Seinfeld, when asked about the inception of his groundbreaking sitcom about nothing, explained it in a beautiful way. The show spiraled off into this whole other entity that I knew I had to serve because it had its own desire to be something. Creativity is like that sometimes. Every project comes with its own energy signature, and so, a critical part of our job is listening to what wants to be made. It’s less about creating and more about discovering. What’s challenging about this process is the humility. Learning be of service to something other than our ego is a threat to our sense of control, which is a type of letting go that most artists struggle with. After all, we are the creative geniuses here. We are the ones who decide what to make, how to make it, who it’s for, and how it should be distributed. Right? Right? Not necessarily. Sometimes our ideas are bigger than we are.
WORKING MODULAR -- Treating each idea as an uncategorized chunk of creative material, an objective, portable piece content that accumulates and categorizes into its own structure.
Instead of forcing our expectations upon the work, we allow patterns to emerge and open our work to growing into whatever form it needs to thrive. One strategic question that startup teams often ask is, where should this live? Whether it’s a piece of intellectual property, a branded image on a website, a new feature on an app, or a seasonal marketing campaign to earn new customers, where should this live? What should the final expression, form and iteration of this idea be? The secret with this question is not asking it too early. Because in the nascent stages of the creative process, it’s essential to work medium agnostic. To give your imagination free rein to come up with as many possibilities as possible without judgment. Order comes later. For now, be as creatively optimistic and open as possible. That way, when the time to execute finally draws closer, you can start narrowing your vision according to what wants to be made. Another piece of language that’s helped me immensely is a concept from the design world. Modularity. Ask any builder, and their approach will be to do their work in chunks that are independently created, and then use them in different systems. Same goes for writers. The words are put down paper, but then functionally partitioned into discrete, scalable, reusable models. It might become something short and simple like an essay, something long form like a book, something with a lot of moving parts like a full day training seminar or a film, something more emotionally encapsulated like a song, or some other complex medium that hasn’t even occurred to the creator yet. Whatever wants to be written, everything is possible when you think modular. And the best part is, there’s no distinct lifetime. Modules exhibit flexibility in multiple dimensions, and can swapped out in the future if a new solution comes to light.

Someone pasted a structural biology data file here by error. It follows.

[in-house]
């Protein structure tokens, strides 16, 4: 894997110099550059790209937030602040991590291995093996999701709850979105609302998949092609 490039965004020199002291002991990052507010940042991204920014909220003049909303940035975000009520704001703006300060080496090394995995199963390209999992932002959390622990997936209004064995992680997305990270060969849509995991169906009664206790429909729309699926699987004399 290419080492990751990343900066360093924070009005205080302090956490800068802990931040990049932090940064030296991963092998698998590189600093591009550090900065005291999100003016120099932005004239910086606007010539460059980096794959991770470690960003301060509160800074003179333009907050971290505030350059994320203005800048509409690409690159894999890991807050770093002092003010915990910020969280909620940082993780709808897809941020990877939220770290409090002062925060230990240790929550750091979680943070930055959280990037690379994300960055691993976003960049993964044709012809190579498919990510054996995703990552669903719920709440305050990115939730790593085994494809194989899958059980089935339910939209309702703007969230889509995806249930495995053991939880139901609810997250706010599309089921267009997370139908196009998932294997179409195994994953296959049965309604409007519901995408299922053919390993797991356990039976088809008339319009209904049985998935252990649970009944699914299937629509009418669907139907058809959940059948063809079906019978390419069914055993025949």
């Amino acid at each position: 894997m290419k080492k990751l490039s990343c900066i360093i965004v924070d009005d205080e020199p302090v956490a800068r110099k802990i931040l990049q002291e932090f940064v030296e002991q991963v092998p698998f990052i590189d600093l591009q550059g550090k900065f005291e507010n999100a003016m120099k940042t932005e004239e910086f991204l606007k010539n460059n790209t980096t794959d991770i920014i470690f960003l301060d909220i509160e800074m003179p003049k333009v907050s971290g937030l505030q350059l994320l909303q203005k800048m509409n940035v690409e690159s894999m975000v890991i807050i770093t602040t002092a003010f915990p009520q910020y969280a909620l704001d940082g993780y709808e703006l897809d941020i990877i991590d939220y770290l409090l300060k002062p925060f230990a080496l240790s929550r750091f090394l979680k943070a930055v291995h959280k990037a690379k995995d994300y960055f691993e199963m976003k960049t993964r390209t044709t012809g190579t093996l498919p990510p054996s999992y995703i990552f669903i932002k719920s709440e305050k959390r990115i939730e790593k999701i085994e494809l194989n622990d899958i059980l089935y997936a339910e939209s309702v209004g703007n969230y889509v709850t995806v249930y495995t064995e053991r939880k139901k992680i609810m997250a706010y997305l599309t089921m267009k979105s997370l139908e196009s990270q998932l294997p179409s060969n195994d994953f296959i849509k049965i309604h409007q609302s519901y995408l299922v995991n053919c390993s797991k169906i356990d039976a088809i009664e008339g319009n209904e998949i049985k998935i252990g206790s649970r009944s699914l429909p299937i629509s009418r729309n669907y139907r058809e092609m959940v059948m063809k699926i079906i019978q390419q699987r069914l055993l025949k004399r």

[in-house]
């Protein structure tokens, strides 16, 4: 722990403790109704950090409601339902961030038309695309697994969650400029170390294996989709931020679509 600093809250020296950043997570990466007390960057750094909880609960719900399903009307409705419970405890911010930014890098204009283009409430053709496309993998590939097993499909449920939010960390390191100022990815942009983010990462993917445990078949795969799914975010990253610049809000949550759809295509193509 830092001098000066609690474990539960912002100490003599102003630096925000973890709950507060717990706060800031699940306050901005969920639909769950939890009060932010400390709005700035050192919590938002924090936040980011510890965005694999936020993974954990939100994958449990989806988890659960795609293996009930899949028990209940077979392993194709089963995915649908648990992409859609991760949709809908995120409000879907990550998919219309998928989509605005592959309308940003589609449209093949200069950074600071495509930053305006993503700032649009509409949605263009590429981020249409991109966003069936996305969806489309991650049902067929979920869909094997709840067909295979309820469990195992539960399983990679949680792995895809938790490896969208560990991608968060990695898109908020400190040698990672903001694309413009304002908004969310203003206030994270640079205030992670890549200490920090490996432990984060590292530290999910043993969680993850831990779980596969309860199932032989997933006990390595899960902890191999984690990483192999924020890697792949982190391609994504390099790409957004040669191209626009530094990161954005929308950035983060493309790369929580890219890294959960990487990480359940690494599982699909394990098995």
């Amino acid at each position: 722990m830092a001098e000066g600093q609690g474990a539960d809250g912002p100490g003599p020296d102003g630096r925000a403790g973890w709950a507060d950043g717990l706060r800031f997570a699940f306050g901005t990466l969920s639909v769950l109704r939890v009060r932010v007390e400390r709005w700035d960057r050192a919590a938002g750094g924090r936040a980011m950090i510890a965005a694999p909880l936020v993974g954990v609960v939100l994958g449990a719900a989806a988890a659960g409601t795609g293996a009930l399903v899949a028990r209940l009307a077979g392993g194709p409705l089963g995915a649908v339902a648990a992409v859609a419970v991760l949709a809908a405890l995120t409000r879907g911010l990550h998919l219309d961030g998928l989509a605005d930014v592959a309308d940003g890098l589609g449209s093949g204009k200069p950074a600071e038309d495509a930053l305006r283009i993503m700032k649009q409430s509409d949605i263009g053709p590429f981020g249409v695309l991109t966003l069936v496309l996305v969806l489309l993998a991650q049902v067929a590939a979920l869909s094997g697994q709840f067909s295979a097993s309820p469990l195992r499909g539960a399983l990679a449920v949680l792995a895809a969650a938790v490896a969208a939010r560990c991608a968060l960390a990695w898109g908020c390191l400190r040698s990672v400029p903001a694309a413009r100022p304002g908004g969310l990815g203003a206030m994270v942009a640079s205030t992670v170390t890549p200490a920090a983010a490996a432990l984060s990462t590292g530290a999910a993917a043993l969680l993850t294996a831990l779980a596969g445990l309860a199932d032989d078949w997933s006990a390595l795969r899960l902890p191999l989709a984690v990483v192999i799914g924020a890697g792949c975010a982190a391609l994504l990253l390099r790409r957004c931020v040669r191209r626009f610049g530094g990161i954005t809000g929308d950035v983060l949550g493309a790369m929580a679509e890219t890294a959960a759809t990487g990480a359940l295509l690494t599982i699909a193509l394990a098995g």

Seinfeld is famous for writing jokes by hand on yellow legal pads. But each one of those was just a module. A component that was functionally partitioned into standup bits, thematic standup shows, comedy books, sitcom scenes and shows, and other creative projects.
What modules are you creating? How are you giving yourself permission to remake the work as you grow and as the world changes, keeping the final output in permanent beta, aligning yourself with the flow of the process? If you instill the proper humility and learn to be of service to something other than your ego, you might just make something that changes everything. Whatever it is that you’re working on, don’t dress it up. Let it be what it is. Instead of putting an artificial lid on it, try not to overcomplicate it. Let the thing have a life of its own, and it will tell you where it should live. Are you creating modules that are medium agnostic?
Do great work from self, not from ego
Discover your work more than create it
Give yourself permission to build without limits
Simplify and generecize your creative practice